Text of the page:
Trump can’t change the truth
By Frank Harris III
The Hartford Courant
Truth is the most important thing.
That is what I learned growing up. Tell the truth. Always tell the truth. This was something my parents instilled in me, particularly my dad.
To lie was the worst thing you could do. My two siblings and I had been told this repeatedly. If we lied about something, no matter what it was, it would make matters worse if we were caught in a lie.
Truth was supreme. To lie was wrong.
One morning my brother and I woke up repeating the profane rhyming words we’d heard from the teenagers in the park the evening before as our dad passed by our room and asked, “What did you say?”
We did not hesitate. We told him the truth –- word for profane word.
And we got it good. Yes, the truth could be painful, and while I took little solace in knowing it would have been worse had I lied, the truth was something I learned to stand for.
I shared this story with the students in my Reporting and Writing class as I discussed with them the current state of the truth in America following President Donald Trump’s reference to journalists as dishonest people for accurately reporting what he said about the intelligence community.
As a journalist, columnist, professor who teaches future journalists and father who teaches his children the value of the truth, it is chilling what the nation and the world have seen from President Trump.
We have a president with no regard for the Constitution who swore on the Bible that he would uphold the Constitution. A president who eschews news and information that does not please him. A president who won’t release his tax returns while holding who-knows-what kind of financial deals with other countries. A president who wants everyone to fall in line and agree and never criticize him or his administration. A president who it seems would like nothing more than to lock journalists up.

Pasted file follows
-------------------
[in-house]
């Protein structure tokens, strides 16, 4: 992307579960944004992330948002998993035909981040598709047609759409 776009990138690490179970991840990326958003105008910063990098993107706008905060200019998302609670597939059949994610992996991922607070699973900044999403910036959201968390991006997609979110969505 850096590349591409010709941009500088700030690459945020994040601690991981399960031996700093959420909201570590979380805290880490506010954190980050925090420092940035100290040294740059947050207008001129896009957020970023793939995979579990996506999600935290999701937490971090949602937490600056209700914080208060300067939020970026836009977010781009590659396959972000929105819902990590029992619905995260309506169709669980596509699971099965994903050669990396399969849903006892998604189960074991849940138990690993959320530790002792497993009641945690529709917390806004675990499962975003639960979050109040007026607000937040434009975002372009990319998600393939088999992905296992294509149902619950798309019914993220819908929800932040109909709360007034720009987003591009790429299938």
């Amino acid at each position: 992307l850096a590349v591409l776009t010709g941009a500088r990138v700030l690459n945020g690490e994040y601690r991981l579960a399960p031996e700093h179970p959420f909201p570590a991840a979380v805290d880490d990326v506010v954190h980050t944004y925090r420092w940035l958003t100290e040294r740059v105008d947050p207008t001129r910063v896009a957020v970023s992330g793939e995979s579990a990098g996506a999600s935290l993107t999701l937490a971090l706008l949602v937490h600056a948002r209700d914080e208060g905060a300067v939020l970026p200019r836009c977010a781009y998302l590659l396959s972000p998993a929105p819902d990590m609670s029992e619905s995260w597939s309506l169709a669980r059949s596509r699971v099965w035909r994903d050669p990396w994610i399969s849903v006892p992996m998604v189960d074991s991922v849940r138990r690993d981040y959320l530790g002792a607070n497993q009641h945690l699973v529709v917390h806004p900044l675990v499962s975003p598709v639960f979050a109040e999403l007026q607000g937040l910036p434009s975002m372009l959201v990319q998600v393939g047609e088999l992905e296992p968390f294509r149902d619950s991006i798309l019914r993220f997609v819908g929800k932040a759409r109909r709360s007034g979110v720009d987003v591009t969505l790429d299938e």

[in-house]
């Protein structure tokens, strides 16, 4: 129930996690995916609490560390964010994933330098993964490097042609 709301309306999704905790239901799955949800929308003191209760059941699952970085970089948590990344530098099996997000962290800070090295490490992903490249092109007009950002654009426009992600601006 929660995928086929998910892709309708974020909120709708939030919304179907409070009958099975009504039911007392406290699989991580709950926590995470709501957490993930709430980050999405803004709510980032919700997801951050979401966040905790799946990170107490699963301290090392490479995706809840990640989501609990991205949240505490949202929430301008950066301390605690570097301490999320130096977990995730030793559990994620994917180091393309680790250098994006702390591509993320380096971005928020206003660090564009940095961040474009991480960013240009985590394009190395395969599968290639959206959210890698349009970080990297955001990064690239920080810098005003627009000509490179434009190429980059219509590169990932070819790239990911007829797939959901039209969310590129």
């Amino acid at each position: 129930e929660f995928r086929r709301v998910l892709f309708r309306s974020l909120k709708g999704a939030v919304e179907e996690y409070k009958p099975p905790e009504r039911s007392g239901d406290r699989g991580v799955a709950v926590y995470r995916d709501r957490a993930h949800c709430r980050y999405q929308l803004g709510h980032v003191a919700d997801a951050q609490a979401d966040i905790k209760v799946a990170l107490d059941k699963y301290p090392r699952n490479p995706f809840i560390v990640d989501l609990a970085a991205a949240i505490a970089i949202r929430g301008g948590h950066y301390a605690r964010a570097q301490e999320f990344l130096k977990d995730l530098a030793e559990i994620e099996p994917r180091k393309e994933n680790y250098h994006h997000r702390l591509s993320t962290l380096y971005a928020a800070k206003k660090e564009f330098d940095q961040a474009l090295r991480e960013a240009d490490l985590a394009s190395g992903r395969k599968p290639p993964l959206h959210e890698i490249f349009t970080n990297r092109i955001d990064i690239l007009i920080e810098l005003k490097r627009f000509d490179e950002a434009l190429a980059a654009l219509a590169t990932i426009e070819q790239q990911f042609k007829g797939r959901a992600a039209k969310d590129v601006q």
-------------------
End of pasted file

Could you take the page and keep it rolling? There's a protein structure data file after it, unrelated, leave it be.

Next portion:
It is the stuff of dictatorships and totalitarian regimes.
Like oil and water, Trump and truth don’t mix.
It is either a conscious choice or something he just can’t help. He has a moral conscience that points in one direction: to him.
It doesn’t matter who you voted for. The truth is the truth. There are no “alternative facts” – as Kellyanne Conway, counselor to the president, tried to posit. You cannot replace the facts simply because the president doesn’t like the facts presented before him. You cannot say you had the largest inauguration crowd when the facts show otherwise.
You cannot lambast the intelligence agencies and then call the news media dishonest people for accurately reporting what you are clearly on record as saying.
You cannot say the raindrops stopped falling on your head the moment you spoke at the inauguration when the rain kept falling on your head.
Journalists across this land are right to call out Trump, his press secretary, counsel and others in his administration when they state falsehoods and outright lies. Journalists must set the record straight.
Journalists must not dispassionately watch as a president slings “alternative facts” from his tongue like a sledgehammer on the dam of truth – lest the crack becomes a breach that drowns the nation in lies.
Fact: This is America. “Great” does not equal lies.
Truth is the most important thing.
Make Trump truthful.
Frank Harris III is a professor of journalism at Southern Connecticut State University in New Haven. He wrote this for the Hartford Courant.